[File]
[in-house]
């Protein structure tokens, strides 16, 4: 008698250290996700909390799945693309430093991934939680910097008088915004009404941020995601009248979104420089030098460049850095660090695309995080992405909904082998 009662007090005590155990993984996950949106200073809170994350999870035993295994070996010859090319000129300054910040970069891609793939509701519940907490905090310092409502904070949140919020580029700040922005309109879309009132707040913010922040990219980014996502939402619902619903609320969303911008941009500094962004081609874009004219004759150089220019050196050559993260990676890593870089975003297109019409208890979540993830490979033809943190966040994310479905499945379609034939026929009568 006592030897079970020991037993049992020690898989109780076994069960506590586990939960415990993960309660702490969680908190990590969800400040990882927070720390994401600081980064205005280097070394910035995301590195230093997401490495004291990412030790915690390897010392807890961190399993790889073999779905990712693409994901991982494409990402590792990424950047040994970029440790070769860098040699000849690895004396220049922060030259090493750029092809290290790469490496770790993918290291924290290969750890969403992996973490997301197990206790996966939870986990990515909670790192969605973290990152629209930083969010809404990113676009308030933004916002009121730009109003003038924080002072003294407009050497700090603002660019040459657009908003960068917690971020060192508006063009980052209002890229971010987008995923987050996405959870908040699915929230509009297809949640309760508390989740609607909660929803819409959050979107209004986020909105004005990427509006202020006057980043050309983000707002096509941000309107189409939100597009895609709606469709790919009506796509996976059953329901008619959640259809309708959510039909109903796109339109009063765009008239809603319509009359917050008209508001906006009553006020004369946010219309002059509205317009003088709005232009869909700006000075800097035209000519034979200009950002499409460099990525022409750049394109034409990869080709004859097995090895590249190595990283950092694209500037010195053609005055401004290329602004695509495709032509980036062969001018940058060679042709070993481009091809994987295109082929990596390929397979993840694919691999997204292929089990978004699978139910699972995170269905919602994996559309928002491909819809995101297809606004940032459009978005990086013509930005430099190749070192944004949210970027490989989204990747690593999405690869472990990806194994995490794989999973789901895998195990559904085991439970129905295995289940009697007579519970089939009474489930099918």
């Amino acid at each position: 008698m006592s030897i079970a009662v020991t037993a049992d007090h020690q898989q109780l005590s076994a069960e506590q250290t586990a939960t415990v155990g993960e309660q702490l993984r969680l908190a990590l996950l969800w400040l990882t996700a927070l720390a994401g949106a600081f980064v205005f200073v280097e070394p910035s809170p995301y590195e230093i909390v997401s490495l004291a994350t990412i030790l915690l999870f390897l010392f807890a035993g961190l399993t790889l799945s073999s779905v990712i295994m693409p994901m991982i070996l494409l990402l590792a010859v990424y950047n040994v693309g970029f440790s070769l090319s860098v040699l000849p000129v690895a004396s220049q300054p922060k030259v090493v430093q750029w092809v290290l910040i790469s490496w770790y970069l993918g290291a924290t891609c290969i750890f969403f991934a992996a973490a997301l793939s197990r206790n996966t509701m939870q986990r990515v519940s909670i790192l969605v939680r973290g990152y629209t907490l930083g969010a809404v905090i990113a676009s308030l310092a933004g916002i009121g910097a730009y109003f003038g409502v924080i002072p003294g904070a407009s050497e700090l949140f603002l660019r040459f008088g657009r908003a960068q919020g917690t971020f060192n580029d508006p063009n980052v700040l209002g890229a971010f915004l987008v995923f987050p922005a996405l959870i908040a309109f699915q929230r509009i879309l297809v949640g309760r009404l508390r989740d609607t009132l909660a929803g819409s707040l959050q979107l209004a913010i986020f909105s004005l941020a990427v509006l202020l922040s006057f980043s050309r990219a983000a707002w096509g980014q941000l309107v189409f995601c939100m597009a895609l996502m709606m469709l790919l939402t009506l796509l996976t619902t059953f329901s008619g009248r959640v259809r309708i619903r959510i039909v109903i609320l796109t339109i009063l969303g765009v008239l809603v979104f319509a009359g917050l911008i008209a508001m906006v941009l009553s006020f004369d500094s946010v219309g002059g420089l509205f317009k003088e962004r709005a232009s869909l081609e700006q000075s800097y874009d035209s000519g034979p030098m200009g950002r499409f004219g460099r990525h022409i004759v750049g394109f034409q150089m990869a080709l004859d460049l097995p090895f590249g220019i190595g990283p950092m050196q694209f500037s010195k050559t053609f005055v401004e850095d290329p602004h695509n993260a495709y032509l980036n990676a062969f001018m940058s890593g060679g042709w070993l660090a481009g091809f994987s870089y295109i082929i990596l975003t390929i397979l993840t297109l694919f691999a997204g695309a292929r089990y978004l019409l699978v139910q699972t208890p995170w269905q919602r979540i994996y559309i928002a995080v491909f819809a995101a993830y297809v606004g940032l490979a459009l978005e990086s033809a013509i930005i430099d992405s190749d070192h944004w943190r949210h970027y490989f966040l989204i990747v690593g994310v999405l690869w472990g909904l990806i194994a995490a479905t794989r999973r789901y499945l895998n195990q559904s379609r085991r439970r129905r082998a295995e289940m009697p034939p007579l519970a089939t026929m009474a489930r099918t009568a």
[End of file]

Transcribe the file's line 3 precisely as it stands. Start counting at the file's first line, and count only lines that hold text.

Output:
């Amino acid at each position: 008698m006592s030897i079970a009662v020991t037993a049992d007090h020690q898989q109780l005590s076994a069960e506590q250290t586990a939960t415990v155990g993960e309660q702490l993984r969680l908190a990590l996950l969800w400040l990882t996700a927070l720390a994401g949106a600081f980064v205005f200073v280097e070394p910035s809170p995301y590195e230093i909390v997401s490495l004291a994350t990412i030790l915690l999870f390897l010392f807890a035993g961190l399993t790889l799945s073999s779905v990712i295994m693409p994901m991982i070996l494409l990402l590792a010859v990424y950047n040994v693309g970029f440790s070769l090319s860098v040699l000849p000129v690895a004396s220049q300054p922060k030259v090493v430093q750029w092809v290290l910040i790469s490496w770790y970069l993918g290291a924290t891609c290969i750890f969403f991934a992996a973490a997301l793939s197990r206790n996966t509701m939870q986990r990515v519940s909670i790192l969605v939680r973290g990152y629209t907490l930083g969010a809404v905090i990113a676009s308030l310092a933004g916002i009121g910097a730009y109003f003038g409502v924080i002072p003294g904070a407009s050497e700090l949140f603002l660019r040459f008088g657009r908003a960068q919020g917690t971020f060192n580029d508006p063009n980052v700040l209002g890229a971010f915004l987008v995923f987050p922005a996405l959870i908040a309109f699915q929230r509009i879309l297809v949640g309760r009404l508390r989740d609607t009132l909660a929803g819409s707040l959050q979107l209004a913010i986020f909105s004005l941020a990427v509006l202020l922040s006057f980043s050309r990219a983000a707002w096509g980014q941000l309107v189409f995601c939100m597009a895609l996502m709606m469709l790919l939402t009506l796509l996976t619902t059953f329901s008619g009248r959640v259809r309708i619903r959510i039909v109903i609320l796109t339109i009063l969303g765009v008239l809603v979104f319509a009359g917050l911008i008209a508001m906006v941009l009553s006020f004369d500094s946010v219309g002059g420089l509205f317009k003088e962004r709005a232009s869909l081609e700006q000075s800097y874009d035209s000519g034979p030098m200009g950002r499409f004219g460099r990525h022409i004759v750049g394109f034409q150089m990869a080709l004859d460049l097995p090895f590249g220019i190595g990283p950092m050196q694209f500037s010195k050559t053609f005055v401004e850095d290329p602004h695509n993260a495709y032509l980036n990676a062969f001018m940058s890593g060679g042709w070993l660090a481009g091809f994987s870089y295109i082929i990596l975003t390929i397979l993840t297109l694919f691999a997204g695309a292929r089990y978004l019409l699978v139910q699972t208890p995170w269905q919602r979540i994996y559309i928002a995080v491909f819809a995101a993830y297809v606004g940032l490979a459009l978005e990086s033809a013509i930005i430099d992405s190749d070192h944004w943190r949210h970027y490989f966040l989204i990747v690593g994310v999405l690869w472990g909904l990806i194994a995490a479905t794989r999973r789901y499945l895998n195990q559904s379609r085991r439970r129905r082998a295995e289940m009697p034939p007579l519970a089939t026929m009474a489930r099918t009568a």